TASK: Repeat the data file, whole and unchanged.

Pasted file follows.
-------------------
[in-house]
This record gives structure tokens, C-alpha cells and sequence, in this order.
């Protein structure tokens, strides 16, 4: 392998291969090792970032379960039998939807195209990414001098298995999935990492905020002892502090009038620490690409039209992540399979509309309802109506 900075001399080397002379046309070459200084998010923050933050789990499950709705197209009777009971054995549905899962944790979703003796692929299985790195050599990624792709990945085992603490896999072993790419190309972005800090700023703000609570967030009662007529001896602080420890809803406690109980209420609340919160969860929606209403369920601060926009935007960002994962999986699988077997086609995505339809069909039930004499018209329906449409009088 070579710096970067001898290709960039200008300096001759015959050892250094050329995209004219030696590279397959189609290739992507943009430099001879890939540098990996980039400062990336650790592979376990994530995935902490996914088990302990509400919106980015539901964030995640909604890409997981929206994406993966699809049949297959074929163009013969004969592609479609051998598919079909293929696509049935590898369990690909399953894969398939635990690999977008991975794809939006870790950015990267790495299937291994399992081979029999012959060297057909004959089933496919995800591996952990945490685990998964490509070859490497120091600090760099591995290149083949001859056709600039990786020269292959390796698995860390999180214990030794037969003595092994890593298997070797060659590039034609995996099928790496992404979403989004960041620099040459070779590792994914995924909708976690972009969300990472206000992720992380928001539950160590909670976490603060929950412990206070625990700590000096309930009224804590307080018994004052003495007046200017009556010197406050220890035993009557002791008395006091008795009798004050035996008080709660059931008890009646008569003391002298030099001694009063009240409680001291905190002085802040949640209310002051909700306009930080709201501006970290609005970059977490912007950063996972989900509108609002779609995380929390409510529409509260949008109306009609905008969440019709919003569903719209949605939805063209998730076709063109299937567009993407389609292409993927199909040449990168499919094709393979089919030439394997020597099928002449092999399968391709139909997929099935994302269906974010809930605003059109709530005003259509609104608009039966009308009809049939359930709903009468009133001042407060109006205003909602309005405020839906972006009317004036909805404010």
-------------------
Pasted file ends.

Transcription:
[in-house]
This record gives structure tokens, C-alpha cells and sequence, in this order.
């Protein structure tokens, strides 16, 4: 392998291969090792970032379960039998939807195209990414001098298995999935990492905020002892502090009038620490690409039209992540399979509309309802109506 900075001399080397002379046309070459200084998010923050933050789990499950709705197209009777009971054995549905899962944790979703003796692929299985790195050599990624792709990945085992603490896999072993790419190309972005800090700023703000609570967030009662007529001896602080420890809803406690109980209420609340919160969860929606209403369920601060926009935007960002994962999986699988077997086609995505339809069909039930004499018209329906449409009088 070579710096970067001898290709960039200008300096001759015959050892250094050329995209004219030696590279397959189609290739992507943009430099001879890939540098990996980039400062990336650790592979376990994530995935902490996914088990302990509400919106980015539901964030995640909604890409997981929206994406993966699809049949297959074929163009013969004969592609479609051998598919079909293929696509049935590898369990690909399953894969398939635990690999977008991975794809939006870790950015990267790495299937291994399992081979029999012959060297057909004959089933496919995800591996952990945490685990998964490509070859490497120091600090760099591995290149083949001859056709600039990786020269292959390796698995860390999180214990030794037969003595092994890593298997070797060659590039034609995996099928790496992404979403989004960041620099040459070779590792994914995924909708976690972009969300990472206000992720992380928001539950160590909670976490603060929950412990206070625990700590000096309930009224804590307080018994004052003495007046200017009556010197406050220890035993009557002791008395006091008795009798004050035996008080709660059931008890009646008569003391002298030099001694009063009240409680001291905190002085802040949640209310002051909700306009930080709201501006970290609005970059977490912007950063996972989900509108609002779609995380929390409510529409509260949008109306009609905008969440019709919003569903719209949605939805063209998730076709063109299937567009993407389609292409993927199909040449990168499919094709393979089919030439394997020597099928002449092999399968391709139909997929099935994302269906974010809930605003059109709530005003259509609104608009039966009308009809049939359930709903009468009133001042407060109006205003909602309005405020839906972006009317004036909805404010």